What’s clear is that weight loss has beneficial effects on menopause symptoms. It reduces inflammation, improves cancer biomarkers, regulates sex hormones, and improves endothelial function—to name a few. What’s also clear is that weight loss can have negative second-order effects in menopausal women, like bone mineral loss and loss of lean mass. So, it’s worth doing, and doing right. You have to strike a fine balance between losing weight and avoiding muscle loss. As your satiety signaling is likely thrown off, you might have to make a more conscious effort to track your food intake and make sure you’re not overdoing it.

Heart Disease

Before menopause, most women are protected against heart disease, at least compared to men. Once menopause sets in, a woman’s heart disease risk goes way up. A good diet for menopause, then, would have to reduce heart disease risk. What does the evidence say?

In overweight post-menopausal women, high-fat diets (where the fat came from cheese or meat) improved atherogenic biomarkers compared to a high-carb diet. Both the cheese-based and meat-based diets increased HDL and Apo-A1; the high-carb diet did not.

Meanwhile, high-carb diets were persistently linked to chronic low-grade inflammation and an elevated risk of heart disease in postmenopausal women.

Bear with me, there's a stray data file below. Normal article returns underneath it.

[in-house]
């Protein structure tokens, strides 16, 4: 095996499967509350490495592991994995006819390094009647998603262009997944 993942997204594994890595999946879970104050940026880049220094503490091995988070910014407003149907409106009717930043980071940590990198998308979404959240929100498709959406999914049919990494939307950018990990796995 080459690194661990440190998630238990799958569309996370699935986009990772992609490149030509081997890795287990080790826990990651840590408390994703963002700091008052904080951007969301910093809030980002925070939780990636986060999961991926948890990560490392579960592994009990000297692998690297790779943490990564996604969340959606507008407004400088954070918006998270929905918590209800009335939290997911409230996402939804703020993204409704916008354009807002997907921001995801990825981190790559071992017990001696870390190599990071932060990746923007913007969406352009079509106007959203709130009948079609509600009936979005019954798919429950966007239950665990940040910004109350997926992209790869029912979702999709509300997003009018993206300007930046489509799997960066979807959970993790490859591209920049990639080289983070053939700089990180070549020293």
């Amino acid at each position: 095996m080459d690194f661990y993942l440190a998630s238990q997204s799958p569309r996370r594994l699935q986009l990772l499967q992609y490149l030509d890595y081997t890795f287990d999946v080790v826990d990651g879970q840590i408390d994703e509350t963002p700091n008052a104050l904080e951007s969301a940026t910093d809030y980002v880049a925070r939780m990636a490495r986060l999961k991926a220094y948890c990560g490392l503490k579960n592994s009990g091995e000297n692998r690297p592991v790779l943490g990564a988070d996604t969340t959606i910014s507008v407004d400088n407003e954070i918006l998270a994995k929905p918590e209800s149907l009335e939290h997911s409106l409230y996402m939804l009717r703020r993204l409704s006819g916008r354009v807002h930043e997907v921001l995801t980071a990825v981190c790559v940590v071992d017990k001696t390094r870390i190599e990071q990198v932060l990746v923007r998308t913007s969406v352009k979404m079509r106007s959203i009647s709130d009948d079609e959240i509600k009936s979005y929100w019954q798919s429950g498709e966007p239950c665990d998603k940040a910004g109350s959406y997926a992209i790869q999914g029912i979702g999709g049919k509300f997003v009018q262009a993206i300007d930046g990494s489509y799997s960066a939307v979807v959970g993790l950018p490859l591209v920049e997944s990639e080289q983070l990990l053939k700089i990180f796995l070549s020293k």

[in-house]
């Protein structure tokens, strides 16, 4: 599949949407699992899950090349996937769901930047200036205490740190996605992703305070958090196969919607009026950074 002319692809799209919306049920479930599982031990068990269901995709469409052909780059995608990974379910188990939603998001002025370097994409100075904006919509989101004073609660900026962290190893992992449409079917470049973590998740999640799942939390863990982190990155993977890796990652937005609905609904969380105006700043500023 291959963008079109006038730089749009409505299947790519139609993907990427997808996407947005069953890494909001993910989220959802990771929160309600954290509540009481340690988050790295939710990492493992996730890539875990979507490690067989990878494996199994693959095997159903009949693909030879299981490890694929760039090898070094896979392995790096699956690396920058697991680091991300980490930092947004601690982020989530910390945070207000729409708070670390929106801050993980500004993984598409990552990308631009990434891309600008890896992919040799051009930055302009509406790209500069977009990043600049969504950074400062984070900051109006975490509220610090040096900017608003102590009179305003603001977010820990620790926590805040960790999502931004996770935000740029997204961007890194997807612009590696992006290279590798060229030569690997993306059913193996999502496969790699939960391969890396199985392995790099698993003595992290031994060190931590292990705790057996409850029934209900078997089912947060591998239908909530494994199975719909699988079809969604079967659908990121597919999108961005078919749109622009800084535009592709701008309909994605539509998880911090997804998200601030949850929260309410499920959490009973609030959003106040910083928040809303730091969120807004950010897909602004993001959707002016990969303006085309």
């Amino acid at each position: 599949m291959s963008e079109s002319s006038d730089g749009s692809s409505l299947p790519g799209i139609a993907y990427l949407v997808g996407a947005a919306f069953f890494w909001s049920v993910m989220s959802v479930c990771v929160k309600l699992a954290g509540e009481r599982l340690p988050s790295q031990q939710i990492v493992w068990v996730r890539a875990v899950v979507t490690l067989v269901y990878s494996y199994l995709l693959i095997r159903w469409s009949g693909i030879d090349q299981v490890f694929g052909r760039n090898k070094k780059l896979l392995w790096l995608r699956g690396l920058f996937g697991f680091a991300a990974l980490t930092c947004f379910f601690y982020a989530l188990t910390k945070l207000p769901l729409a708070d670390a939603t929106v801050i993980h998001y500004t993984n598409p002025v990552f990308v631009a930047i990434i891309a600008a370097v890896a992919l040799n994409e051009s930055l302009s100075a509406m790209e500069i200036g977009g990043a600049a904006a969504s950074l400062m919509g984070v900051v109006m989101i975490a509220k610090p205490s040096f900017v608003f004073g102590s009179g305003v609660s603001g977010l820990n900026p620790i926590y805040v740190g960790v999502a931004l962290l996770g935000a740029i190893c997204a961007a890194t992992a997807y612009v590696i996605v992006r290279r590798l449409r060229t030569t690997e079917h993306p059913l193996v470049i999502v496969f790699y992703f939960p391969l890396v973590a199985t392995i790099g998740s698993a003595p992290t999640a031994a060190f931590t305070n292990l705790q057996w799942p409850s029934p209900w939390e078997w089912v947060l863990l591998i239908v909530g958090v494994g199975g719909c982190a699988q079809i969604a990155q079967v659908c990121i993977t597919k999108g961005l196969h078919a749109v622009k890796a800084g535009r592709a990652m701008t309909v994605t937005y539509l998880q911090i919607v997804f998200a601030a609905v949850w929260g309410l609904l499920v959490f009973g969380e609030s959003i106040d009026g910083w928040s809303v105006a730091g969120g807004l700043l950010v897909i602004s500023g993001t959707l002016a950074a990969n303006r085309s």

Moving beyond broad macronutrient ratios, are there any specific foods or nutrients that play an outsized role in menopasual women’s heart health?

Dark chocolate may help with reduced endothelial function, another risk factor for heart disease. Postmenopausal women who consumed high-cacao chocolate saw their endothelial function improve in one study.

Green tea appears to help postmenopausal women reduce fasting insulin, a major but underappreciated risk factor for heart disease (and a host of other bad conditions).

Bone Loss

As estrogen plays a big role in the maintenance of bone mineral density and overall bone health, bones get weaker and lose density during menopause. A woman’s risk of osteoporosis, fractures, and other bone-related incidents skyrocket during and after the transition.

Intake of long-chain omega-3 fatty acids—found in fish, shellfish, and fish oil supplements—is associated with higher bone mineral density at the hips and spine (the most crucial parts for aging people) in osteopenic women. Osteopenia is lower than normal bone mineral density. It isn’t quite osteoporosis, but osteopenia can often progress into it.